Fertility treatments after cervical cancer

Fertility treatments after cervical cancer are still an option if you need them. You may get pregnant easily on your own, though!  If you had surgery like LEEP or cone biopsy or even trachelectomy, they can still perform the procedures used in infertility.

And the medications they use to stimulate your ovaries in IVF are safe. Cervical cancer is not caused by the hormones, and you don't have to worry that medications, which stimulate hormones to be much higher than normal, will make the cancer come back. If your cancer does come back, it isn't because of the infertility treatments.

Whatever the cause of your infertility--endometriosis, age-related, sperm-related--you can still go through fertility procedures after surgery on your cervix. Yes, you will probably have some degree of stenosis, but they can work with that.  Your cervix may be very narrow and tight, but it is not completely closed.  After all, you still have periods come through it.

For example, if you need intrauterine insemination (IUI), the catheter, or tube, they use to shoot the sperm through the cervix and into the uterus is so skinny that it can fit through a tight cervix. The same thing is true if you go through IVF--the doctor uses a very narrow tube to deposit the embryos through the cervix.

If you do have some stenosis, you may feel a cramp when the tube goes through the cervix. That might be uncomfortable, but it won't be outright painful. Also, it's very quick. Keep the goal in mind if you think it hurts!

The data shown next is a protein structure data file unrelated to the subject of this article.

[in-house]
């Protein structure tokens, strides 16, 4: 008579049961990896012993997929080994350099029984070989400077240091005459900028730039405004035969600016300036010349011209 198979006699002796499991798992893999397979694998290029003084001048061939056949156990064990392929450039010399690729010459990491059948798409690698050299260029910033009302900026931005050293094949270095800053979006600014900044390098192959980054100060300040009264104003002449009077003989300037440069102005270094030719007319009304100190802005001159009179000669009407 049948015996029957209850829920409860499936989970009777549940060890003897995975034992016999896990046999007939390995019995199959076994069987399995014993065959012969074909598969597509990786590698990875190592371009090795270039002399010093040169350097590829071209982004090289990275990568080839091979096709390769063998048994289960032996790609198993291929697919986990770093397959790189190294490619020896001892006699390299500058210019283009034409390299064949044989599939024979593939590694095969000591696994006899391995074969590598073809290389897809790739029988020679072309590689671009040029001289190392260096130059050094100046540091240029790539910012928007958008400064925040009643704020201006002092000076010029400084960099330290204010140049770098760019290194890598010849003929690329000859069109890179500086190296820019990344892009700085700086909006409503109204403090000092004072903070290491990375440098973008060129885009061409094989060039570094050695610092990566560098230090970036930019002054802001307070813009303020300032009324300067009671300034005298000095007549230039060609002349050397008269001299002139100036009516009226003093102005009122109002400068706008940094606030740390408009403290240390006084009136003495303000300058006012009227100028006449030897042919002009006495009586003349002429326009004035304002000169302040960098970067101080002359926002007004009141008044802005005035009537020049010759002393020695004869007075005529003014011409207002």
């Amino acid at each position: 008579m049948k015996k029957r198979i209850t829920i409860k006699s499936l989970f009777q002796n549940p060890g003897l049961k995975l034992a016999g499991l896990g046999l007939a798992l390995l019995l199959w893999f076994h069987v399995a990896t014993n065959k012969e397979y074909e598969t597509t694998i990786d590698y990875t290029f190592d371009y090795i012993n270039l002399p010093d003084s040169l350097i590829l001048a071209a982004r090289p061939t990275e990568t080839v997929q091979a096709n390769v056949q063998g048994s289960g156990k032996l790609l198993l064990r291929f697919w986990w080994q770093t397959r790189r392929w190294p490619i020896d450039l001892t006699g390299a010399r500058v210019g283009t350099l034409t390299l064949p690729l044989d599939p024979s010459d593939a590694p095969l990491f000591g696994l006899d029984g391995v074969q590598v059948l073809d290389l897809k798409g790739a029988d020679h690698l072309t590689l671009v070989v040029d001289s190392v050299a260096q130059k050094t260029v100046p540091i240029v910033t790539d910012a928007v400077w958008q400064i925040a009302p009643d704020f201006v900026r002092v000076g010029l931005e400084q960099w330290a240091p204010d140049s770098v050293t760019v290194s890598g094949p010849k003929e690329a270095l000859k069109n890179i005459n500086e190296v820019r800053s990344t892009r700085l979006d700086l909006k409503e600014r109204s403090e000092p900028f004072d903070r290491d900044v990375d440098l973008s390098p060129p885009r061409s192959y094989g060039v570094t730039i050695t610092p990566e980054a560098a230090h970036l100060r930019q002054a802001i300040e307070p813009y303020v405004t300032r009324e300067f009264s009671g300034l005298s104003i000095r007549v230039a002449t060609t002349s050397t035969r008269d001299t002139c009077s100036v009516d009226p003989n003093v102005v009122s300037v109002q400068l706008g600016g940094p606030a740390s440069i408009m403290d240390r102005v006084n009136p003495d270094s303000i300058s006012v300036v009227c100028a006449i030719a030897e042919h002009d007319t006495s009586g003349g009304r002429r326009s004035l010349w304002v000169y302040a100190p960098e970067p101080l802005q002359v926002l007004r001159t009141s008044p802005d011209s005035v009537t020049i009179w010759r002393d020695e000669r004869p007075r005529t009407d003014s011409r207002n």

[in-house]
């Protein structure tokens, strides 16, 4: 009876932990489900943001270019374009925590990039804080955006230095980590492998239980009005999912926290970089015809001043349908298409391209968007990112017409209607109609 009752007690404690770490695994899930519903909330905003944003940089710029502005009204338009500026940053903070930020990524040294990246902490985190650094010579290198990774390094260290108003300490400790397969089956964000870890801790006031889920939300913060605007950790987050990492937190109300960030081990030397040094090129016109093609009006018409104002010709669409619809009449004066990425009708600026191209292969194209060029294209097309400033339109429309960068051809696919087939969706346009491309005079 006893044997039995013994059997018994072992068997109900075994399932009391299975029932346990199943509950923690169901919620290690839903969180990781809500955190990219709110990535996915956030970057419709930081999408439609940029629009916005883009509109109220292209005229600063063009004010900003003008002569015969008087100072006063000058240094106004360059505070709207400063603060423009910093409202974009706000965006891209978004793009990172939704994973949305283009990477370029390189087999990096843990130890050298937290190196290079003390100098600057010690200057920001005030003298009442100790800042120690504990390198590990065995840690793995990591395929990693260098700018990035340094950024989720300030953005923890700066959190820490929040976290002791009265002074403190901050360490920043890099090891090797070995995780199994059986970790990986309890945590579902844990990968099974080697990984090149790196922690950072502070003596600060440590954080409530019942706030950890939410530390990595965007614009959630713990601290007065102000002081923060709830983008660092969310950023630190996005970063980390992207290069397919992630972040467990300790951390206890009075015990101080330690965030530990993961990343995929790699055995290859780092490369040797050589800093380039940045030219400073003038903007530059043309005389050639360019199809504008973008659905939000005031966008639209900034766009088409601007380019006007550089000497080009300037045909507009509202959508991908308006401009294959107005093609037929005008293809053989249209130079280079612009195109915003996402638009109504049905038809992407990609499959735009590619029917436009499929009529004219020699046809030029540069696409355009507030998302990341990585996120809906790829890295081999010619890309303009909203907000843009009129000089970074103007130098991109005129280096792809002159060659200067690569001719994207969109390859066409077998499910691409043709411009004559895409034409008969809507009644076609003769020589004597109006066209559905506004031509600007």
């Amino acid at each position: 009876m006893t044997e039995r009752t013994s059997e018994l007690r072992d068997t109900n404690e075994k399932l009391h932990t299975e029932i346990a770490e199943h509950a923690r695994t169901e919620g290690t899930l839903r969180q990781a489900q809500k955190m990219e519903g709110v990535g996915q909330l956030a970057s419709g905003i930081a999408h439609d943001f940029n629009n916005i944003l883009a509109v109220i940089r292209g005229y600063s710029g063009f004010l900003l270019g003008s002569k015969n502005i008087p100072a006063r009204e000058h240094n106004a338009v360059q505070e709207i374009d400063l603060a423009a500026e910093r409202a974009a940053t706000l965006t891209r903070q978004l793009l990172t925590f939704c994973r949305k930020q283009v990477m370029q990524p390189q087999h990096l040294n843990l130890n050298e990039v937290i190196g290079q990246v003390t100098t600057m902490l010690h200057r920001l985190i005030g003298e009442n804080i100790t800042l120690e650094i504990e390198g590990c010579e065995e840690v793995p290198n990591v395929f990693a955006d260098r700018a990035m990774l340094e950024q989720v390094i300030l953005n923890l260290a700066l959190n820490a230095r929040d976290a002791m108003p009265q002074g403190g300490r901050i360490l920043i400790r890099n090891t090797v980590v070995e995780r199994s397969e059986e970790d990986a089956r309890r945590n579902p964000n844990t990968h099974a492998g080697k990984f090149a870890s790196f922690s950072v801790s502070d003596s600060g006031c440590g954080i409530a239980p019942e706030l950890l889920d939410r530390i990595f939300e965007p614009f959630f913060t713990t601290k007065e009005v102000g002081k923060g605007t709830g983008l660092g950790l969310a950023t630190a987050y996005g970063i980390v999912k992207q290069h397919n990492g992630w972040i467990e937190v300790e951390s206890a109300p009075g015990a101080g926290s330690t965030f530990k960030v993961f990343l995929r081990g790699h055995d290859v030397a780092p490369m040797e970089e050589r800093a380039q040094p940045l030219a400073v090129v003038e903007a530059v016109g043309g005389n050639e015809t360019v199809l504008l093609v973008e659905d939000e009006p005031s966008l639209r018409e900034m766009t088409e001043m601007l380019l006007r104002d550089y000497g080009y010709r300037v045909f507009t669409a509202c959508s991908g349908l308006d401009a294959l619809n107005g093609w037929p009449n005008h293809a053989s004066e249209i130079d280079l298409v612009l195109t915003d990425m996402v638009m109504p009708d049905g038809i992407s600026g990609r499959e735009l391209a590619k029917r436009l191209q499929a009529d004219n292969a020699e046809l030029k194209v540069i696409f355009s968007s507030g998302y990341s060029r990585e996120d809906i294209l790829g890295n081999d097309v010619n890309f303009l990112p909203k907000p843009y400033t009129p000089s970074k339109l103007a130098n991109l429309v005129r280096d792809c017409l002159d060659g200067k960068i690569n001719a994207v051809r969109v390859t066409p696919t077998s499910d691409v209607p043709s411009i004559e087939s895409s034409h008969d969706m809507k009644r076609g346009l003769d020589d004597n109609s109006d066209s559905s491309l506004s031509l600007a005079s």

Because so many women have had LEEPs or cone biopsies, reproductive endocrinologists (the fertility docs) are pretty used to working with scarred cervixes. You won't be the first one they've seen, and sadly, you won't be the last.

Generally, they don't advise seeking a fertility doctor until you've been trying to get pregnant for 6 months if you're over 35, and if you're younger, then try for a year.  I think that if you've had cervical surgery, it might be a good idea to go earlier and get some diagnostic testing done to make sure nothing else is wrong, like a blocked fallopian tube.  After going through surgery for cervical cancer, I think being more proactive about getting pregnant is appropriate.  The best outcome would be that everything looks normal, and you are off to try on your own!